Pulse switch

Discussion in 'FAQs' started by jambo101, Mar 26, 2008.

  1. jambo101

    jambo101 Member

    I have an MRC Tech2 Railmaster 2400 DC controller and i've always wondered what that pulse switch was for as nothing seems to happen when i move the switch.
  2. hickstmj

    hickstmj Marcie

    From NMRA:
    The next step is to take a pack and add a switch for "Pulse." In a pulse throttle, half the a.c. wave cycle is used to produce a rapidly pulsating d.c.; a switch controls whether this is on or if the regular rectified current is used in the output. A good example of this throttle type is the MRC Throttlepack 501, which is a strong pack delivering 1.9 amps and has the pulse option. The reason for the pulse feature is better low- speed control, and it does work. In a sense, the pulses "push" the motor armature to help overcome inertia and friction. However, there is a fly in the ointment. The half-wave pulses cause extra heat to build up in the motor. Too much of this heat can cause the motor to burn out; some types of motors are more susceptible to this than others. While this isn't that common a problem, you should be aware of it. Pulse power should not be used for high speeds (it isn't needed there), and any loco that runs too hot may have other problems as well, (lubrication, tight gears).
  3. Russ Bellinis

    Russ Bellinis Active Member

    Pulse is generally not recommended for use with can motors. The sealed can tends to hold heat in so they will burn out more easily than open frame motors. If you have Athearn blue box locomotives that have been converted to can motors, or Atlas, Kato, P2k, Athearn Genesis or r-t-r, or other of the newer locomotives, they will have can motors installed and pulse is not needed. The main thing the pulses do is kind of give the armature a series of "kicks" to get the motor turning at very low speeds. That way your locomotive starts smoothly at low throttle settings when switching. If you have a stock train set engine from an old dept store train, you may have noticed that you need a lot of throttle to get it moving and then it seems to jump from a stop to high speed immediately. That is the sort of thing that pulse was designed to eliminate. Can motors start turning as soon as power is applied.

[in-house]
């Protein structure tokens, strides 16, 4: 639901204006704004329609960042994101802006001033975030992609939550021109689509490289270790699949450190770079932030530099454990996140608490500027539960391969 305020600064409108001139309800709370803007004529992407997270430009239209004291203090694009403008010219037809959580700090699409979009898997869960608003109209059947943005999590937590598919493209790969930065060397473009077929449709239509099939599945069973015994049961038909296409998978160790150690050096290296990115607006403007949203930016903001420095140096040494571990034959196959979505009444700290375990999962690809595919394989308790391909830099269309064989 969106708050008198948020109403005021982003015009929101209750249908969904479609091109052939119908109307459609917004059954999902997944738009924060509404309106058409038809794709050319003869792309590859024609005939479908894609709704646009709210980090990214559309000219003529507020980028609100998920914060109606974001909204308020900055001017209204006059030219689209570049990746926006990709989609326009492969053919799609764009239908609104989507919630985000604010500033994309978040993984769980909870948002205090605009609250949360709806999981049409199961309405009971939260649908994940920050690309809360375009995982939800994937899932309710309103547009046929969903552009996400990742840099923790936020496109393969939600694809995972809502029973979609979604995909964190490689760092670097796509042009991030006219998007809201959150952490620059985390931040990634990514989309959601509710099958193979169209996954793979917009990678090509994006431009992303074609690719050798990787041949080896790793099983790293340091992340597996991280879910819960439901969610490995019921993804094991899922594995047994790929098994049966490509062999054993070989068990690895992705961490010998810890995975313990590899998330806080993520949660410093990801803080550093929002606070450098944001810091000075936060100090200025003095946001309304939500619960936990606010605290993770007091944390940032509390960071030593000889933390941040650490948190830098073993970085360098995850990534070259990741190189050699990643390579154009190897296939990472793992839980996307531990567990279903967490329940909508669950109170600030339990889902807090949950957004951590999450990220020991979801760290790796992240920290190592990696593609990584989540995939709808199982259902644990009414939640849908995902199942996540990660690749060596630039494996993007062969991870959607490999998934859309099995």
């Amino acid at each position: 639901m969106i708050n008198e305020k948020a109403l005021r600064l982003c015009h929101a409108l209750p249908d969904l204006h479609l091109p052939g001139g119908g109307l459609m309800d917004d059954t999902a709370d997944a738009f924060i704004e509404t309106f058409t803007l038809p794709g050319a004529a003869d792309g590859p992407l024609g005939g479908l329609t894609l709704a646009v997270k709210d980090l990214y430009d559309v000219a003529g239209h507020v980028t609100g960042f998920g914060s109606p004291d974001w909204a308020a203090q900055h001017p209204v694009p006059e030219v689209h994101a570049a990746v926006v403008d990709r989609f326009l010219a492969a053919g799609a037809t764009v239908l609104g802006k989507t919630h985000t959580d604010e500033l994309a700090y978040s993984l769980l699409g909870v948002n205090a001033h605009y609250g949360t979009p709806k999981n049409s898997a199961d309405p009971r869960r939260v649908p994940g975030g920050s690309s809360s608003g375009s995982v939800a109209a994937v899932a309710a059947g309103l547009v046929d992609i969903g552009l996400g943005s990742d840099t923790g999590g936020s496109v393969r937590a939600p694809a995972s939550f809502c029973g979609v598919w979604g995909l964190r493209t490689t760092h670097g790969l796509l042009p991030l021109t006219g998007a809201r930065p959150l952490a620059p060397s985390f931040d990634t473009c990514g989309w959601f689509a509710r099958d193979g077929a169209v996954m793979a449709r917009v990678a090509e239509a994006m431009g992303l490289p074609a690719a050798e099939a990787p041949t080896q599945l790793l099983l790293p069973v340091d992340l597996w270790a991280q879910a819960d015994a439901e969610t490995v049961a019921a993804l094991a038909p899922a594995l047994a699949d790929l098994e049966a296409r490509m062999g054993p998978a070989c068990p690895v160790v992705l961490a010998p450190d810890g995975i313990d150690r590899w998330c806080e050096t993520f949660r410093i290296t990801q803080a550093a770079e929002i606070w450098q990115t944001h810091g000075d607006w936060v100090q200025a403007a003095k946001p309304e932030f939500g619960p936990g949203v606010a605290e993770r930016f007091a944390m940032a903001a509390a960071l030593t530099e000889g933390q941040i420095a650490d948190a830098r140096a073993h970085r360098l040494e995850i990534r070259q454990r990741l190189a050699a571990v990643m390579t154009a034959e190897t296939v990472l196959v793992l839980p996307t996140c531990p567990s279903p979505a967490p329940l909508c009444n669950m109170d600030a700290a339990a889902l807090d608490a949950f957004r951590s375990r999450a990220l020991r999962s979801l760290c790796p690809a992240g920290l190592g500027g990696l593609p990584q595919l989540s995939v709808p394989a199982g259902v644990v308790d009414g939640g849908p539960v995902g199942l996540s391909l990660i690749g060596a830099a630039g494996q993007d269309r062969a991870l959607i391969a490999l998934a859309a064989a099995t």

4. pgandw

    pgandw Active Member

    Not so sure I agree 100% with you, Russ. Pulse power does create some extra heat, but certainly no more than operating a motor at lower speeds using the pulse width modulation which is standard with DCC, and probably quite a bit less.

    Can motors do have less cogging than a conventional open frame motor because the magnets are curved in a cylinder around the armature. (As a side note, can motors with flat sides give back some of that even magnetic field to install in tighter spaces. Skew wound armatures, regardless of open frame or can, do a lot to reduce cogging, too.) And can motors do have less ability to dissipate heat. But can motors have higher resistance windings, and operate on lower current, so they produce less heat, too.

    Coreless motors are the problem area with both pulse power and DCC. Because they do not have iron mass in their armatures, they do overheat very easily when operated with pulses and/or loads.

    Both present-day can and open frame motors do not have overheating problems on the various types of pulse power, provided a reasonably free running mechanism. Some older, less efficient can motors with poorer magnets might get hot with pulses, but so do open frame motors where the magnets no longer have their intended strength.

    Conventional pulse power will not produce the same top speed as full wave DC because the average voltage is less with every other pulse removed.

    hope this helps
  5. Russ Bellinis

    Russ Bellinis Active Member

    Thanks Fred, I was repeating what was conventional wisdom regarding pulse back in the early 1980s from the various Model Railroad mags. I didn't realise that things had changed since then, but I should have.

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